In the shift measurement shown in FIG. 12, the data to be recorded is a 2T mark, an nT space (n≠2), a 3T mark, an nT space (n≠2), a 4T mark, . . . . That is, “nT, 3T (n≠2)” is contained. In the forming portion of the 2T mark, a pulse starts at the same time as the rise of data to be recorded. The laser light of a first main heating power value Pw1 irradiates during a time duration of “3T/2”, and the pulse is then terminated. After that, the laser light of a bottom power value Pb irradiates during a time duration of “T/2”. In the next nT space portion, the laser light of the bottom power value Pb irradiates during the following time duration of “T/2”. After that, the laser light of a pre-heating power value Pa irradiates until “T/2” before the next rise of data to be recorded, and the laser light of the power value Pb irradiates during the time duration of “T/2” until the rise.

In the forming portion of the record mark of a 3T mark length, depending on the process of the step S15 (see FIG. 11), a first pulse starts at the same time as the rise of data to be recorded (standard start timing). The laser light of a first main heating power value Pw1 irradiates during a time duration of “3T/2”, and the laser light of a pre-heating power value Pa then irradiates during a time duration of “T/2”. Then, depending on the process of the step S15 (see FIG. 11), the laser light of a second main heating power value Pw2 irradiates during a time duration of “T/2+4 nsec.”, and the second (last) pulse is then terminated (adjustment of a 4-nsec. delay than the standard termination timing). The laser light of the bottom power value Pb then irradiates during the time duration of “T/2−4 nsec.” until the rise. In the next nT space portion, the laser light of the bottom power value Pb irradiates during the following time duration of “T/2+4 nsec.”. After that, the laser light of the pre-heating power value Pa irradiates until “T/2” before the next rise of data to be recorded, and the laser light of the power value Pb irradiates during the time duration of “T/2” until the rise.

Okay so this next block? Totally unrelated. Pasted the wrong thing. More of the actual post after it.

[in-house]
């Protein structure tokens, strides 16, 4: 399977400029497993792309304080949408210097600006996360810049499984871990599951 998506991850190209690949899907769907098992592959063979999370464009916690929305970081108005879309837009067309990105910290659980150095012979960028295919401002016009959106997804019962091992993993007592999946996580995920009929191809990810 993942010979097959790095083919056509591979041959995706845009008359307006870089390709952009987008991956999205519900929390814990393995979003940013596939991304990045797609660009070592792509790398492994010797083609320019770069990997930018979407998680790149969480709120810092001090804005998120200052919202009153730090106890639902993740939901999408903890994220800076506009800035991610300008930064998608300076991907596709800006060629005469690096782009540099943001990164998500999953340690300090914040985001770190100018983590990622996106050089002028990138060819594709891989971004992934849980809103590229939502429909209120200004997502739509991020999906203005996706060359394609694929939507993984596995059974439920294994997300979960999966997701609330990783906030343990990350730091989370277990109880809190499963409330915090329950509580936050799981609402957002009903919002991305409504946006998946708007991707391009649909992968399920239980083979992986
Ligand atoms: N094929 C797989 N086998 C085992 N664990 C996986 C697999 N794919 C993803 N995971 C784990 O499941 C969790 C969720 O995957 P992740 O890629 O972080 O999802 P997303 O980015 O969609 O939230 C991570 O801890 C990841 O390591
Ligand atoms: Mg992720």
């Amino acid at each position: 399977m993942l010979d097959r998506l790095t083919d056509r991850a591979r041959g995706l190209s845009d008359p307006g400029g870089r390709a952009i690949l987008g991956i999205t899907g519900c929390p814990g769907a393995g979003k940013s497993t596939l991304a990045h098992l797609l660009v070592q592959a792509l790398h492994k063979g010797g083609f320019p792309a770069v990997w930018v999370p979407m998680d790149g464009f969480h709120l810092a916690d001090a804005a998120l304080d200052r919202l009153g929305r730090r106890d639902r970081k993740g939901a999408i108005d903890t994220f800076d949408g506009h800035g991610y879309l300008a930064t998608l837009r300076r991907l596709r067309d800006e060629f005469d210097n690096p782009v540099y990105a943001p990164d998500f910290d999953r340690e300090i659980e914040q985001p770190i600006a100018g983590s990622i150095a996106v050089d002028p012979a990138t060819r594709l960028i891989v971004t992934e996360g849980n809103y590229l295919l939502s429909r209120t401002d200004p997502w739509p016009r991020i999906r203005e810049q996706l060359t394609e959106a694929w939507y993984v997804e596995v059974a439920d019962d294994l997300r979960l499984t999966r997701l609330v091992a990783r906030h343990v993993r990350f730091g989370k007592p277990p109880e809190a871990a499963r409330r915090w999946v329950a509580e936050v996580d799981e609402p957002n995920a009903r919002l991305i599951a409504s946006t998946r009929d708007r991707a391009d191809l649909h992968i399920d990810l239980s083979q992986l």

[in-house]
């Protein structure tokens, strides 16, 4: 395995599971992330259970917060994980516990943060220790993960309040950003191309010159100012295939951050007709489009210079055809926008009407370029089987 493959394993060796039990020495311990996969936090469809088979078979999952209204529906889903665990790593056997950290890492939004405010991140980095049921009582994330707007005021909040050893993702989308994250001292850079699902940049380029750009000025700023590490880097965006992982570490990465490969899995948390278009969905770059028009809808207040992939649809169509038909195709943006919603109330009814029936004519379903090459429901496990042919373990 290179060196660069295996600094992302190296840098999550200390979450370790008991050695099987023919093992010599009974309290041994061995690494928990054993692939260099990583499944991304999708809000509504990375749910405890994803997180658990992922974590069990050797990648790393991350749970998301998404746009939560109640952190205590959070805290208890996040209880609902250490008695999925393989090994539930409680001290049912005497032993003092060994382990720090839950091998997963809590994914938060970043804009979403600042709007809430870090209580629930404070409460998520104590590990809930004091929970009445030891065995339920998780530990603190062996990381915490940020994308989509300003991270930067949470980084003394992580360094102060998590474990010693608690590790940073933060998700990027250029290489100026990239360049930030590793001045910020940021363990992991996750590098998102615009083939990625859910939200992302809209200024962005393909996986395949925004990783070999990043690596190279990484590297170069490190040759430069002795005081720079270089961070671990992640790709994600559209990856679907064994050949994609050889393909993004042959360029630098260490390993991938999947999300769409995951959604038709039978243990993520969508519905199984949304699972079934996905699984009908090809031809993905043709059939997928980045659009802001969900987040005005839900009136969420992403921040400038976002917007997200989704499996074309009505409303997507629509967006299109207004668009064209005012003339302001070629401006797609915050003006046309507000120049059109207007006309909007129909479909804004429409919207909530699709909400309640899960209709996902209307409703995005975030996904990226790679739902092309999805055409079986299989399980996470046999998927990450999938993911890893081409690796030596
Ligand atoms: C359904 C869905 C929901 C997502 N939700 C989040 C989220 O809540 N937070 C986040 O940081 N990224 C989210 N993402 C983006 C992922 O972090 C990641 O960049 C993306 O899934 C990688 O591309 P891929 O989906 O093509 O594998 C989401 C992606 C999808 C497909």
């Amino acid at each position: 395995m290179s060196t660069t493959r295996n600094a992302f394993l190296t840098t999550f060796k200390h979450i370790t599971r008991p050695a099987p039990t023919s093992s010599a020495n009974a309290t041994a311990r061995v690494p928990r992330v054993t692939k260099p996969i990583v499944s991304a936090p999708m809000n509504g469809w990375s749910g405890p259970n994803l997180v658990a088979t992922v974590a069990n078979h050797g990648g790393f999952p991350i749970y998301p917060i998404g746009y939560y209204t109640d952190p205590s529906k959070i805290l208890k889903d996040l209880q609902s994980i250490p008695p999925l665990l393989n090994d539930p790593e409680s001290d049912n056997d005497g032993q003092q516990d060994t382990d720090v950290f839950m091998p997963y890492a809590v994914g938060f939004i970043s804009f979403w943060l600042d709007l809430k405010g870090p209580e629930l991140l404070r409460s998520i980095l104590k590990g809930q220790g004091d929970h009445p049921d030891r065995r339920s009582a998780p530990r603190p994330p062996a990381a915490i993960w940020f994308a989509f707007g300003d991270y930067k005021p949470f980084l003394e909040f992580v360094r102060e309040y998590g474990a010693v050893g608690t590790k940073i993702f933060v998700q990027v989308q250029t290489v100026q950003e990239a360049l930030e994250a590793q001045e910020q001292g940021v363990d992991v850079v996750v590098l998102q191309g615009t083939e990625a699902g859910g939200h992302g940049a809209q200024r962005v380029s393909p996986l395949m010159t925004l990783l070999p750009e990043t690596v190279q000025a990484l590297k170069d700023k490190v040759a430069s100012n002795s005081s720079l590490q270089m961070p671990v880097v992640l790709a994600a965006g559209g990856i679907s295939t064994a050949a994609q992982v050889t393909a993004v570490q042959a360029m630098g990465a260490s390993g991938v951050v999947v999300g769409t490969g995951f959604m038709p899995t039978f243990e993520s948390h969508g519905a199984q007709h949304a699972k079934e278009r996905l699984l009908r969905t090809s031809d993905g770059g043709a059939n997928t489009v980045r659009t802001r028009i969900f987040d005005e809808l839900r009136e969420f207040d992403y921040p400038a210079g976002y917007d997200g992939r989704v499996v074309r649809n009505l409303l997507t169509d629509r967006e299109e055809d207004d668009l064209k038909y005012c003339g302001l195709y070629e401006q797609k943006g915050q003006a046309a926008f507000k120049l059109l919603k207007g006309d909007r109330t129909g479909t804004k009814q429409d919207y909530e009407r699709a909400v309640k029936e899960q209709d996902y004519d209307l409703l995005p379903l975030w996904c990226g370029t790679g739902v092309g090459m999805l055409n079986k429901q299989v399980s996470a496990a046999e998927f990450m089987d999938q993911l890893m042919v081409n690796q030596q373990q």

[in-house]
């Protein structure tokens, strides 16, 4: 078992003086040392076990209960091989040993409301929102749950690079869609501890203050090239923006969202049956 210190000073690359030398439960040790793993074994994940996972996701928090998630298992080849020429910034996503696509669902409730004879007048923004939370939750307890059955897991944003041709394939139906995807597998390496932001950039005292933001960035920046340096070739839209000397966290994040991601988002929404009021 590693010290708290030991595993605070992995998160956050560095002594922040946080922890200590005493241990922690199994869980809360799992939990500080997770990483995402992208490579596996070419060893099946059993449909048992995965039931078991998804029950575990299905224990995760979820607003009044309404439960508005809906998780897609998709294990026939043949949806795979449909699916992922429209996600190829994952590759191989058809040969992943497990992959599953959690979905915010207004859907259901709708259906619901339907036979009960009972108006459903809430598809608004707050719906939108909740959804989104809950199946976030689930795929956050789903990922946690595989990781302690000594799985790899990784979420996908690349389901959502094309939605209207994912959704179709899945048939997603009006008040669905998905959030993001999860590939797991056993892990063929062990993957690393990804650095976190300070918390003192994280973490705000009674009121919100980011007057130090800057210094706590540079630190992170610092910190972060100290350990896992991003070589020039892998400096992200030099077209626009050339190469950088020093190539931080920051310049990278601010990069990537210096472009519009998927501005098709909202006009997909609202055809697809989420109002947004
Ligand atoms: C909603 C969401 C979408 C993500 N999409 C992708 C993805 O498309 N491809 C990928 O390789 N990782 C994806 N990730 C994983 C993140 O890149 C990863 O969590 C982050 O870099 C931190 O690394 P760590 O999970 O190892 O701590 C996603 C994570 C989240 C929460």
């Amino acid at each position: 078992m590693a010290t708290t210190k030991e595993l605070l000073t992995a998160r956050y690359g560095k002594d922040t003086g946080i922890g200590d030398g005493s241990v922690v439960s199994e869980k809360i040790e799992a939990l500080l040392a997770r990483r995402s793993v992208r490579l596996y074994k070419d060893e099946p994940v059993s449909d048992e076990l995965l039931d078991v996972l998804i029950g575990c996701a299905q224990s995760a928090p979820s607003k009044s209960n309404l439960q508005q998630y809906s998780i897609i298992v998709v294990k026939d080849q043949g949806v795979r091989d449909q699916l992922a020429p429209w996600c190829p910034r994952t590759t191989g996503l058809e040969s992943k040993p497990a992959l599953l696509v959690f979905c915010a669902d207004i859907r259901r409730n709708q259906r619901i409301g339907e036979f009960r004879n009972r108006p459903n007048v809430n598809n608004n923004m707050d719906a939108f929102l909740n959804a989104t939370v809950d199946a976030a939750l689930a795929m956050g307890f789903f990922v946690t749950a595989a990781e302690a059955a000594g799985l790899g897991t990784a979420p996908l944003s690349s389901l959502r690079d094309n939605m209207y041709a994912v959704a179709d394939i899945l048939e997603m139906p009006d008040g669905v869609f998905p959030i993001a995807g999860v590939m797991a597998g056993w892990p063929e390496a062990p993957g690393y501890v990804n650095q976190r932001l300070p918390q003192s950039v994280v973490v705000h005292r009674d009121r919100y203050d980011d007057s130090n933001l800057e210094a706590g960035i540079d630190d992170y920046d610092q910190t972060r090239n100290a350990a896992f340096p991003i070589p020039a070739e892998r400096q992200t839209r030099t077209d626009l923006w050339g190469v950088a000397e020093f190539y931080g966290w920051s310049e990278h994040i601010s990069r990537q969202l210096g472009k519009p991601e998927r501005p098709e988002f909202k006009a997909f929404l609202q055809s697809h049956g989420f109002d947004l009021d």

In the shift measurement shown in FIG. 13, the data to be recorded is a 2T mark, a 2T space, an nT mark (n≠3), . . . . That is, “2T, nT (n≠3)” is contained. In the formation of the 2T mark, a pulse starts at the same time as the rise of data to be recorded. The laser light of a first main heating power value Pw1 irradiates during a time duration of “3T/2”, and the pulse is then terminated. After that, the laser light of the bottom power value Pb irradiates during a time duration of “T/2”. In the next 2T space portion, the laser light of a bottom power value Pb irradiates during the following time duration of “T/2”. After that, depending on the process of the step S17 (see FIG. 11), the laser light of a pre-heating power value Pa irradiates until 4 nsec. before the next rise of data to be recorded, and the laser light of the main heating power value Pw1 irradiates during the time duration of 4 nsec. until the rise (adjustment of a 4-nsec. advance than the standard start timing).